by George Batson
Produced by special arrangement with Samuel French, Inc.
July & August 2002

The House on the Cliff overlooks one of the Great Lakes. Years ago, an excursion boat sank in a storm and it’s said the lake is haunted. The house’s occupants include a young, lovely heiress, Ellen Clayton, currently confined to a wheelchair; her coolly    beautiful stepmother; and a strict housekeeper. Then Nurse Pepper arrives, a cheerful, curious person eager to put things in order. And there’s the substitute doctor who believes Ellen can walk again – and soon. It all begins with a sudden violent murder and ends with a chilling, surprising climax.

Cast (in order of appearance)
DR. PAUL LANE.................... MATT STEVENS
ELLEN CLAYTON.................... MARIA STEPHENS
KAREN CLAYTON.................... ALEXIS GLADD
JENNY............................ ROSEMARY BRADLEY
MISS PEPPER...................... CHELSEY PETERSON
DR. COREY PHILLIPS.............. .WILLIAM J. MAYER

TIME: 1950'S
PLACE: CLAYTON SUMMER HOME OVERLOOKING THE
NORTHERN TIP OF ONE OF THE GREAT LAKES

Production Staff
DIRECTOR............................... MICHAEL BUINO
STAGE MANAGER.......................... CAROLE BROWN
SET/LIGHT DESIGNER..................... ROBERT G. SMITH
LIGHT PROGRAMMER. .....................ADAM DOUD
SOUND DESIGNER.........................DAVID ROPINSKI/MlCHAEL BUINO
LIGHT BOARD OPERATOR...................CYNTHIA SIWY
COSTUMER............................... TINA HAGLUND
STAGEHAND..............................IRIS READ-CONRAD
STAGEHAND..............................NADA WOODS
CARPENTER. ............................CATHY VALLADARES
STAGE CENTER THEATRE PHOTOGRAPHER......ANN CENSOTTI
BOX OFFICE MANAGER.....................MICHELLE LANGE
BOX OFFICE MANAGER.....................DONNA DURAJ
HOUSE MANAGER..........................BRUCE POWERS
PUBLICITY COORDINATOR..................JOSEPH ALAIMO
PUBLICITY ASSISTANT....................KNUTE HORWITZ

Director's Notes
The actor is the thing. The difference between cinema and live theatre is the concentration on the human form. Everything that happens on the stage is seen through the movements and reactions of the people walking the boards. Take away the set and the actors will still tell the tale. Take away the script and actors can still evoke emotion, thought and connection. It's a very beautiful thing. It is the essential element of live theatre- the spirit of the people on stage and the communal exchange of energy between each of the actors and the audience. It's a provocative expression of humanity and how we can touch each other's hearts and minds. Even light, entertaining faire like we have this evening can have the same effect. All the energy that the actors bring to the show is sent out into the audience, where you process it and send the energy back to the stage through your laughter, your groans and your attentiveness. The actors can feel that energy, it affects the performance, and it can even make it better. It's an unconscious acknowledgement of your presence and participation. Everyone is rewarded. That can never happen at a movie theatre. When is the last time your energy has had any effect on the performance on the screen? Film is a dead art, in that by the time you ever see it, the work is already finished, unchangeable in the moment. Tonight's performance is ephemeral, unable to be recaptured because every night the audience is different. You can affect us because you are connecting with people instead of celluloid images. We hope you are entertained.                                                                -M.B.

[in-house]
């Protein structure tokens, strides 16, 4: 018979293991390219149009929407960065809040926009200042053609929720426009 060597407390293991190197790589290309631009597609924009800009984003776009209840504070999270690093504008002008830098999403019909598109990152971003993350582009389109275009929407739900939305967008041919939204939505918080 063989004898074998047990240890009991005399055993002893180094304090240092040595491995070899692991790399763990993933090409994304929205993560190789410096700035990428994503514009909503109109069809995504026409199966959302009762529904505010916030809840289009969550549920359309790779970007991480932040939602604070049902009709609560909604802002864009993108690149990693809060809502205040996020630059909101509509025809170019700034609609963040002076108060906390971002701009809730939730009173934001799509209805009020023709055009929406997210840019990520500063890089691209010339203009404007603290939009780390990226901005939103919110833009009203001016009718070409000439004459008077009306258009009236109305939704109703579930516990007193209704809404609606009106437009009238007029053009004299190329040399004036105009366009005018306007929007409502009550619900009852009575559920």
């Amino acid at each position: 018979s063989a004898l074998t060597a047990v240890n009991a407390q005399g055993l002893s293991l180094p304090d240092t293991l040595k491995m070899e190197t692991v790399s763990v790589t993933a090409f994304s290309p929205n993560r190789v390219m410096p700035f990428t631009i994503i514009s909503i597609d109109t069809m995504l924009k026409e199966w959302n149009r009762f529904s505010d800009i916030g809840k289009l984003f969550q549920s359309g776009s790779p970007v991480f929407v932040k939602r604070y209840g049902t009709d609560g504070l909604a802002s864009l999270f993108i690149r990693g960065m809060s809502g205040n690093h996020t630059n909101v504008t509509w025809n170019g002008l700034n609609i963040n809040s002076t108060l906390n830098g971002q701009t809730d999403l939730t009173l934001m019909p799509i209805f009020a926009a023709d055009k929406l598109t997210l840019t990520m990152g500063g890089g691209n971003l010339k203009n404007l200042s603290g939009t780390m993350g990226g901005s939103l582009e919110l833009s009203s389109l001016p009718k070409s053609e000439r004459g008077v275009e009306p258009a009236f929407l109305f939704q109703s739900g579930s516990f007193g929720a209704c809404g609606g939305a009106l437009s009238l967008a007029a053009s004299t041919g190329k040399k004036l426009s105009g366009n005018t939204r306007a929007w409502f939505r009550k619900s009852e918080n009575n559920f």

Maria Stephens (as Ellen Clayton) looks on as Chelsey Peterson (as Miss Pepper) catches a dying Rosemary Bradley (as Jenny).

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